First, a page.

Boeing projects 20-40 747-8, 787 deliveries this year

Boeing projects there will be 20-40 deliveries of the 747-8 and 787 this year.

The projection came in its 2010 earnings announcement today, which includes the 2011 outlook.

According to the Ascend data base, 18 747s are scheduled for delivery this year, a figure we believe is reliable because while the 747 has had its issues, the program appears to be in much better shape than the 787. In fact, BCA Jim Albaugh recently told employees that the first freighter without traveled work rolled off the assembly line, an indicator of the program status.

The math, of course, means two to 22 787s will be delivered. Ascend shows 45 787s scheduled for delivery, beginning in August. We don’t find this figure realistic, nor do we believe the optimistic forecast of 22 is possible.

Of the line numbers identified by Ascend, only four are beyond the current block already assembled and parked at Paine Field in Everett, all of which require retrofitting from the fire, the tail assembly and other problems. Boeing previously has said it is possible the current block will be skipped altogether and deliveries will commence in the second block. No firm decision has been made on this, however.

11 Comments on “Boeing projects 20-40 747-8, 787 deliveries this year

  1. Pingback: Tweets that mention Boeing projects 20-40 747-8, 787 deliveries this year « Leeham News and Comment --

  2. It is good to see up to 18 B-747-8Fs could be delivered this year. OTOH, I would axpect between 8 and 12 B-787-8s will be delivered in 2011. That still falls within what Boeing thinks they can deliver of each type this year for a total between 20 and 40 aircraft.

    So, I think Boeing can deliver up to 26-30 total airplanes of the two types.

  3. I understand that the new 747 is due for release in the middle of the year and production is planned at 1.5 per month, suggesting a total for the year of about 9. Is it usual to release a stockpiled bunch of planes at the start of a program, as these figures suggest?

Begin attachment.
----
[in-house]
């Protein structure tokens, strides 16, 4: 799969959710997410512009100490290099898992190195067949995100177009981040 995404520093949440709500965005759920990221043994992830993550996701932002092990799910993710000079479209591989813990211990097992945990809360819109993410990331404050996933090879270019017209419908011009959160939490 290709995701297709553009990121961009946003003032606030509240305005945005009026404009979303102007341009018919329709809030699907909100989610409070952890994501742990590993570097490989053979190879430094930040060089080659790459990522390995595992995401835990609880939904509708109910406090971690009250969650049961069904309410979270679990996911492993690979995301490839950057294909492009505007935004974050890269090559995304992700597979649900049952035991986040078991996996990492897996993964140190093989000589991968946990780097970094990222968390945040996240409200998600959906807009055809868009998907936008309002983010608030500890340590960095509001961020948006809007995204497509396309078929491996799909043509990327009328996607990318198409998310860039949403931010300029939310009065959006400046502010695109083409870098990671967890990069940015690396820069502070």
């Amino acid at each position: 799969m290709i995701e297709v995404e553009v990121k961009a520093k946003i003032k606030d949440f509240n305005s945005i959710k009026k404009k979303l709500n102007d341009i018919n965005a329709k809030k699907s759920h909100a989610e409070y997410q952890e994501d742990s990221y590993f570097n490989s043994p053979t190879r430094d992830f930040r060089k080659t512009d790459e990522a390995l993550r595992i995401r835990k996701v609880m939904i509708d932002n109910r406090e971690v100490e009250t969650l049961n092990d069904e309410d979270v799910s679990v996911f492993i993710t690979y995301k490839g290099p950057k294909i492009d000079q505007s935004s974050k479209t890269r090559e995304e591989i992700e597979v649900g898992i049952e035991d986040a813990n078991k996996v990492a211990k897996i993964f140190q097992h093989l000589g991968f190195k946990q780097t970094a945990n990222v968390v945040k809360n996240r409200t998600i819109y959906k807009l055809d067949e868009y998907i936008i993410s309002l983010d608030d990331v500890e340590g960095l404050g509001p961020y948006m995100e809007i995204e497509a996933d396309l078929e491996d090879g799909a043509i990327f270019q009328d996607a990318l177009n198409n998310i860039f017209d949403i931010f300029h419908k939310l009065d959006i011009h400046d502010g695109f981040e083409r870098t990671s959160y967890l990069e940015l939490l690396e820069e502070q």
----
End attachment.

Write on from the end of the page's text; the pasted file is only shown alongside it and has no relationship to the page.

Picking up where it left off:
For what it’s worth, Jim McNerney is predicting a “roughly 50-50 split” between the 747 and 787 production this year. But as 25 is quite different from 40, and in any case both might be wrong, I’m not sure how meaningful these figures are.

    • A month or so ago there were 10 747s parked around Paine Field. Add these to current production and you come to 18.

  4. Boeing are once again unrealistically optimistic & see the glass as being half full with regard 747/787 production, whereas Boeing pessimist’s more accurately see it being half empty.

    I agree the 747 appears to be in far healthier condition than the 787 but I’m adamant that Boeing will struggle to meet fifty percent of either of the figures quoted.

  5. I am sceptical about the figures quoted. Over 10 customer aircraft of each type would need to be flying today to come anywhere near these delivery targets.

    • Why? Boeing is thinking about adding a few of the assembled aircraft to the flight test program. IIRC, they have already added 1 or 2 to B-747-8Fs the test program.

  6. As far as I know all previous new airplane programs dribbled out deliveries at the start before ramping up later. They haven’t previously delivered planes faster at the start than later on by drawing on a stockpile. I’m curious what’s different about the 747-8 and the 787.

    • they’ve been building them for ~2 years – just haven’t been allowed to deliver any yet…

  7. Here’s hoping they’re right…
    and questioning what hat BigB management uses to pull these figures out of.

    With all the missed targets, deadlines and milestones on the 787 and largely as a result of that on the 748 – how does Boeing keep coming up with these numbers. Is it just an accounting trick to inflate expected production numbers? Are Chicago and Seattle really that far apart that they can’t communicate?
    maybe load up the dream-lifter with corporate types every now and again and make them face the reality of the shop floor – prevent them from getting lost in power-point dreams.

    • Seattle really that far apart that they can’t communicate?

      Probably more of a language barrier than distance caused.

      Nontechnical management types live in a cloud castle completly
      detached from the ground. They don’t even have access to
      basic mental concepts relevant for engineering.
      The Sapir-Whorf hypothesis gets a proof here.
      ( Read “Babel 17” from Zelazny to have an idea )

      I wonder how these numbers would look under Euro accounting
      rules ( that force you to be much more conservative in
      attaching value to assets than GAPP allows and some other
      shenanigans to beautify your results taken away).

Leave a Reply

Your email address will not be published. Required fields are marked *